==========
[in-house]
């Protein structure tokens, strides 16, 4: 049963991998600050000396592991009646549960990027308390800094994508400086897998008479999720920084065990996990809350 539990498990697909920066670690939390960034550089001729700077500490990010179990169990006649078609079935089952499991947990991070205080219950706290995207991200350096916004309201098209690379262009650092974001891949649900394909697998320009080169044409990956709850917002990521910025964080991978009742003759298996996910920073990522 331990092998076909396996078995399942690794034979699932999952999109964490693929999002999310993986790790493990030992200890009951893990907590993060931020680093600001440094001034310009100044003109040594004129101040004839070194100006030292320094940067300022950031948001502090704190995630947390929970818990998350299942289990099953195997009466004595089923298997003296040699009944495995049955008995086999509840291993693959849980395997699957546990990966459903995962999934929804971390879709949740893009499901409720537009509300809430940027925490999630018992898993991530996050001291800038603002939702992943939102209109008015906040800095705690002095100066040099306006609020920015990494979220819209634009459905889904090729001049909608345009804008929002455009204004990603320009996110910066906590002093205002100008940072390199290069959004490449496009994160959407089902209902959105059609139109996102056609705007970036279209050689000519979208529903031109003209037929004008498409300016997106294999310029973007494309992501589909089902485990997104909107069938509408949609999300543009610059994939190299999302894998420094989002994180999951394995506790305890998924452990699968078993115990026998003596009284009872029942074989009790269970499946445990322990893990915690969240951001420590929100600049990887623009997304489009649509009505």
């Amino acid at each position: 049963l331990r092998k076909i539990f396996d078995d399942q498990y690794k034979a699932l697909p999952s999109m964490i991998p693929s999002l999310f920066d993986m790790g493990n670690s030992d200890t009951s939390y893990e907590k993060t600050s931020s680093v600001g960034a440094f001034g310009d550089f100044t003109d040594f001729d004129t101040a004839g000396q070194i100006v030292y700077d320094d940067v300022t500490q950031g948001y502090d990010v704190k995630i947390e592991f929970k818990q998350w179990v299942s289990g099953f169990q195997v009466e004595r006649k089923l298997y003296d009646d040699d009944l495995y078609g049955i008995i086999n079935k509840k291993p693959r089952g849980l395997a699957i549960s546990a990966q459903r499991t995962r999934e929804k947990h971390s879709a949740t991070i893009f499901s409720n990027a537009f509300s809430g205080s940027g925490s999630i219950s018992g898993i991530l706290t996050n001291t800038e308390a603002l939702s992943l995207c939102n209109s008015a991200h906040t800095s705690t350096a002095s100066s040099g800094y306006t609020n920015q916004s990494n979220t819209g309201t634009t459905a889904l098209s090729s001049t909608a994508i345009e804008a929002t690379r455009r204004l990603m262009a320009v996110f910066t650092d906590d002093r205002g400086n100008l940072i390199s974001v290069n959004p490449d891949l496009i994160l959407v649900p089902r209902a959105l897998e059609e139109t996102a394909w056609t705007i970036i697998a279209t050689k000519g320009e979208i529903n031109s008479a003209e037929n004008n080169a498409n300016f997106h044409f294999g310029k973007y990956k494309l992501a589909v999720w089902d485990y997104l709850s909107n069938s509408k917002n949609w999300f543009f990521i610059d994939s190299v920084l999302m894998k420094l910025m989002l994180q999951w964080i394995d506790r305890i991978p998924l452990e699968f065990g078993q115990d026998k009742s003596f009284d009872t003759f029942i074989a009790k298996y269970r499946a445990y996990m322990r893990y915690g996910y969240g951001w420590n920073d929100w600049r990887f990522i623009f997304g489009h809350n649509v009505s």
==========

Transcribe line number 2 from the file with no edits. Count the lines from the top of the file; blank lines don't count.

């Protein structure tokens, strides 16, 4: 049963991998600050000396592991009646549960990027308390800094994508400086897998008479999720920084065990996990809350 539990498990697909920066670690939390960034550089001729700077500490990010179990169990006649078609079935089952499991947990991070205080219950706290995207991200350096916004309201098209690379262009650092974001891949649900394909697998320009080169044409990956709850917002990521910025964080991978009742003759298996996910920073990522 331990092998076909396996078995399942690794034979699932999952999109964490693929999002999310993986790790493990030992200890009951893990907590993060931020680093600001440094001034310009100044003109040594004129101040004839070194100006030292320094940067300022950031948001502090704190995630947390929970818990998350299942289990099953195997009466004595089923298997003296040699009944495995049955008995086999509840291993693959849980395997699957546990990966459903995962999934929804971390879709949740893009499901409720537009509300809430940027925490999630018992898993991530996050001291800038603002939702992943939102209109008015906040800095705690002095100066040099306006609020920015990494979220819209634009459905889904090729001049909608345009804008929002455009204004990603320009996110910066906590002093205002100008940072390199290069959004490449496009994160959407089902209902959105059609139109996102056609705007970036279209050689000519979208529903031109003209037929004008498409300016997106294999310029973007494309992501589909089902485990997104909107069938509408949609999300543009610059994939190299999302894998420094989002994180999951394995506790305890998924452990699968078993115990026998003596009284009872029942074989009790269970499946445990322990893990915690969240951001420590929100600049990887623009997304489009649509009505």